Kingdom of the Planet of the Apes review: Overlong but entertaining sci-fi sequel | Films | Entertainment

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The Planet of the Apes reboot trilogy starring Andy Serkis’ sensational motion-capture performance as Caesar, has been some of the best blockbusters in recent years.

The films only got better when writer-director Matt Reeves came on board leaving us with his 5 star epic, War for the Planet of the Apes.

Caesar’s journey came to an end as he led his people like a Biblical prophet to their promised land before his death.

And now the first in a new trilogy of movies, helmed by Maze Runner director Wes Ball, takes place 300 years on from when a virus made apes intelligent and humans feral.

The animals have since built a civilisation and spread out into clans in the ruins of humanity, while the remaining people, who can no longer talk, live out a primitive existence.

The Kingdom of the Planet of the Apes, which wasn’t the original title, stars Owen Teague as a young chimp, Noa, opposite Freya Allan’s human woman. Together they conflict with Kevin Durand’s Promixus Caesar, an ape king who rules by the sea and seeks to harness the old technology of humanity to assert his dominance.

At two and a half hours, the blockbuster is the longest of the 10 films in the franchise to date and could have been cut down. The opening introduces the world in scenes reminiscent of Avatar but takes too long and at times was slow and monotonous without the emotion and depth of the Reeves films.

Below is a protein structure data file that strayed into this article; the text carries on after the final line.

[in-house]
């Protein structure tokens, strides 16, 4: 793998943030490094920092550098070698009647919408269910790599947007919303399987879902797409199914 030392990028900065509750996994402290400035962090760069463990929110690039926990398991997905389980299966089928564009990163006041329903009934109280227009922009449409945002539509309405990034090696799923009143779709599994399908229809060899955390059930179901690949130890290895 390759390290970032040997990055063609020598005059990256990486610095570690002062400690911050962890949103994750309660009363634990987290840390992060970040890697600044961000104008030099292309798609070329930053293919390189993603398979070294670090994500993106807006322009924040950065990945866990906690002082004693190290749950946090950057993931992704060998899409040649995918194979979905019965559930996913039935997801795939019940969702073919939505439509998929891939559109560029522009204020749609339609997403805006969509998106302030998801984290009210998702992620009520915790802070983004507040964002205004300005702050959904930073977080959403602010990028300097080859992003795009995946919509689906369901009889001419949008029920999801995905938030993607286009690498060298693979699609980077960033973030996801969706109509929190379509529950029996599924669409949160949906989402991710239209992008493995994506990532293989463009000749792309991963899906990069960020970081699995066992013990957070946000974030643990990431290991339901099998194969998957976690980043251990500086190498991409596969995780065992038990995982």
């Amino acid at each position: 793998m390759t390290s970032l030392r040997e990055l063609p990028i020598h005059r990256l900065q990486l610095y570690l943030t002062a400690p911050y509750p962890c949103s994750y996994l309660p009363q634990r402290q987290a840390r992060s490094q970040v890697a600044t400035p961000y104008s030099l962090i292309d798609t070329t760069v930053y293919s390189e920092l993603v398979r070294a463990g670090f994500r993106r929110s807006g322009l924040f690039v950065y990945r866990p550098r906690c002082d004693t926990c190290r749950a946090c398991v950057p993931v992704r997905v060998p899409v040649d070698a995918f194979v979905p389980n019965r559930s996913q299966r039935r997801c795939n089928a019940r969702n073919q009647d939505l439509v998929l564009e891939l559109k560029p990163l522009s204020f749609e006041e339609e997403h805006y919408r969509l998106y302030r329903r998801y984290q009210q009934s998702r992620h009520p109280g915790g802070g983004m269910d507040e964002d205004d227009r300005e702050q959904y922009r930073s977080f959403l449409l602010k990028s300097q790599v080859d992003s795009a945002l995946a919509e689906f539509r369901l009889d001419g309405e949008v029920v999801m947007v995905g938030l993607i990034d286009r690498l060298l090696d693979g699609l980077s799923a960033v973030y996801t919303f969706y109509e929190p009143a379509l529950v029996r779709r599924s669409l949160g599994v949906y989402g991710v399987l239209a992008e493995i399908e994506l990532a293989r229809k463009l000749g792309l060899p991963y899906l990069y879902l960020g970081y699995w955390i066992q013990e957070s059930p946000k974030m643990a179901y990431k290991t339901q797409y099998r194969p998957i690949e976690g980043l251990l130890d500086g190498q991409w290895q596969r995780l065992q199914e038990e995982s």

However, once the storyline got going we were largely entertained; particularly enjoying the world-building and musings Peter Macon’s Raka, a wise orangutang who carries the teachings of Caesar like an early church father.

The action, when it arrives, works well. However, with fewer humans involved than previous films, Kingdom felt too CGI heavy. Motion-capture performances are impressive, but the apes look video-gamey with graphics that will inevitably age fast. To be honest, at times we were longing for a return to the prosthetics of Tim Burton’s 2001 remake, which still hold up today.

Nevertheless, the first Planet of the Apes movie under the Disney banner is a good start and the twists of what’s to come next left us excited for more.

Kingdom of the Planet of the Apes is out now in UK cinemas.


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